Africa’s seat at the AI table 🤖

And the companies building it

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Now, let’s dive into this week’s Tech Safari Take!

AI is taking over the world - from all-knowing chatbots to driverless cars.

Yet, many Africans are locked out of this new world.

But that’s changing, because Africa is going through a quiet AI revolution.

And local founders are leading the charge.

The Story

Africa has 75 languages spoken by over a million people each.

But ChatGPT, the granddaddy of AI tools, only understands 10 of them.

A new class of founders is solving this problem and building Africa’s seat at the AI table.

In April, two Zambian founders launched Vambo AI - practically ChatGPT with a grasp of African languages.

Vambo AI founders, Chido Dzinotyiwei and Isheanesu Misi.

The app understands 11 languages - including Swahili, Afrikaans, Arabic, Yoruba, and English.

And it’s quickly adding more.

It works just like ChatGPT but with a twist.

You talk to it in one language, and it responds in another one that you understand.

The best part is you can choose the language yourself - Swahili, Shona etc.

Vambo AI

For millions of Africans who couldn’t access AI before now, this is a way in.

But Vambo AI isn’t Africa’s first rodeo in AI - we’ve been a part of the game from the start.

The Context

While the most popular AI systems today were built in the US, Africans were a huge part of bringing them to life.

Last year, news broke that OpenAI had hired Kenyan annotators for $2 a day to label the data used in training their models.

But that’s not all.

Nigerians and Kenyans were used to fine-tune the articles produced by OpenAI’s model.

These people rated articles produced by ChatGPT for a few bucks each.

The result?

Articles that sounded “African” just ended up with better ratings.

This is how words like “delve” became a core part of AI vocabulary.

Beyond helping build chatbots that spark online controversy, Africans are solving real problems on the continent with AI:

  • Intron Health helps doctors understand 200+ different patient languages using AI.

  • Foondamate is helping African students learn better using AI.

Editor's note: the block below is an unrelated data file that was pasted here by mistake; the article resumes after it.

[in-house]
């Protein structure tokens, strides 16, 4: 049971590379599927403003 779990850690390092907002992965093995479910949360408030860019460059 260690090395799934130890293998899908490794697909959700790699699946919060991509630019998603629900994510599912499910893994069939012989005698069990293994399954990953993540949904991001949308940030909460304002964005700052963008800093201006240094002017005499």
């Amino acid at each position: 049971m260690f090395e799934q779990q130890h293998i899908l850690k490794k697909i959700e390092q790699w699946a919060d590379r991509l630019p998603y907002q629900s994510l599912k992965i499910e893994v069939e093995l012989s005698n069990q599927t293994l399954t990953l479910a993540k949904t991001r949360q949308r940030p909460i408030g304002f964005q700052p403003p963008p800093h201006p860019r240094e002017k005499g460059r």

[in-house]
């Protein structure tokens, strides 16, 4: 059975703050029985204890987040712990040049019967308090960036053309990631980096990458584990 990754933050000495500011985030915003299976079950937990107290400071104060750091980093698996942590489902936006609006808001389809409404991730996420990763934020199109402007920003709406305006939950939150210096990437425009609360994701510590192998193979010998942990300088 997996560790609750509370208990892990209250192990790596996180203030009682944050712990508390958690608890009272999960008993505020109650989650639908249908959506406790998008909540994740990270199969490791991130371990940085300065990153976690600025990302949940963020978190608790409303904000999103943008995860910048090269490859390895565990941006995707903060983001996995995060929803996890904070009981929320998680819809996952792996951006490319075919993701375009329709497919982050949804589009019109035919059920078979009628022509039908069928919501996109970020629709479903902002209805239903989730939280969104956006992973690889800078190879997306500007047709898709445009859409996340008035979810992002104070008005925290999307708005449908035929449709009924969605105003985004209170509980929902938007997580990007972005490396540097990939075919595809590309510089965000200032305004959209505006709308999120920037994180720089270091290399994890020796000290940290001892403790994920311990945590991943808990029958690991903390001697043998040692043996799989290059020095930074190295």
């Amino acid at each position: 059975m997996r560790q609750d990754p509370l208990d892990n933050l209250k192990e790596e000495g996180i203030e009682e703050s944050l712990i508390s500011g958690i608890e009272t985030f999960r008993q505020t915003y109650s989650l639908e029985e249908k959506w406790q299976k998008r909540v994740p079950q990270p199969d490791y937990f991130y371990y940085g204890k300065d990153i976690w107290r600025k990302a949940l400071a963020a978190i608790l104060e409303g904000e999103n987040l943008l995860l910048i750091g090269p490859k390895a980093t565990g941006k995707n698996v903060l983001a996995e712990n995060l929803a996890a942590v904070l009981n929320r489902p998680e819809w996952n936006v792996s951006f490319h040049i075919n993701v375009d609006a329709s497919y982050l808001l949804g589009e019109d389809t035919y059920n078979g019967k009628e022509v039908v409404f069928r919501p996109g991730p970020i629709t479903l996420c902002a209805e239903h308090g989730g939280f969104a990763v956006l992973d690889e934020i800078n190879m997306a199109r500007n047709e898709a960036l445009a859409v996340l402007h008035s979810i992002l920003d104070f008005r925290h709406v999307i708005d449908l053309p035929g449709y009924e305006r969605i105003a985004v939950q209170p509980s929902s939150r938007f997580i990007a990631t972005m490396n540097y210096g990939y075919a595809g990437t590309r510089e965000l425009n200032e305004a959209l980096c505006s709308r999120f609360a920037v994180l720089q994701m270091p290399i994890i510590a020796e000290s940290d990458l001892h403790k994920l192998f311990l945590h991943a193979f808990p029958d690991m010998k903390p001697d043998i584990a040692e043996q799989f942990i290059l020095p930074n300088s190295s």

• And Pindo AI allows African businesses to do customer service in local languages using AI.

And they’re quickly gaining ground globally.

Foondamate now has millions of users and is popular in other continents like South America.

Intron Health has expanded to 42 countries including the US, Australia and the UK.

And Instadeep, one of the pioneers of AI, sold for $600 million last year.

Something huge is brewing in the African AI space, and it’s starting to get attention.

The Tech Safari Take

It’s still early days, but Africa is taking ownership of its AI future.

An AI wave is shaping up on the continent - with over 200 companies and counting.

And this venture fund wants to help them go global.

Resilience17 started out seeding fintech and SaaS companies across Africa.

The fund was started by Olugbenga Agboola, Flutterwave’s CEO, but run by Hasan Luongo, who spent the last 15 years growing startups across the globe.

Resilience has funded 60+ startups to date - companies like Klasha, LemFi, Lipa Later, and AltSchool.

But now, they’re seeing a pattern:

  • Scaling is a problem for many African startups.

  • AI can help them scale faster with fewer resources.

  • Africa’s AI opportunity is massive - $1.5 trillion by 2030.

So, Resilience17 is betting on the AI trend.

But here’s the thing: funding is the last thing AI startups lack globally.

They need engineering, better data, and a path from tech to a thriving business.

So instead, Resilience17 is launching Go Time AI - an accelerator to help African AI startups get off the ground through hands-on support.

With Go Time AI, Resilience17 will:

  • Fund early-stage AI startups with up to $200,000 in exchange for 8% equity

  • Help them get to product-market fit.

  • Provide them with resources like GPUs, cloud space, and expert support.

Think YC for African AI startups.

And they’re eyeing the big leagues, focused on startups like Intron Health and Foondamate building from Africa with a global vision.

The accelerator is timely, as more startups shift their focus from solely serving local markets to global expansion.

And many budding African startups will fit the bill once the accelerator goes live.

An example is Tappi, which helps small businesses figure out marketing using AI.

With the AI wave growing steadily on the continent, Go Time is well-positioned to fund the winners.

Will there be home runs? Time will tell.

But whatever the outcome, Africa might get its own YC for AI startups - and that’s a win.

What other funds and companies have you seen doing cool stuff in African AI?

Hit reply and let us know.

Tech Safari Finds

💸 Curious about the history of VC money in Africa? Read this.

🤯 Watch the CEOs of three huge neobanks in Africa discuss competition.

 💡 Want to learn more stuff about Africa’s AI opportunity? Read this.

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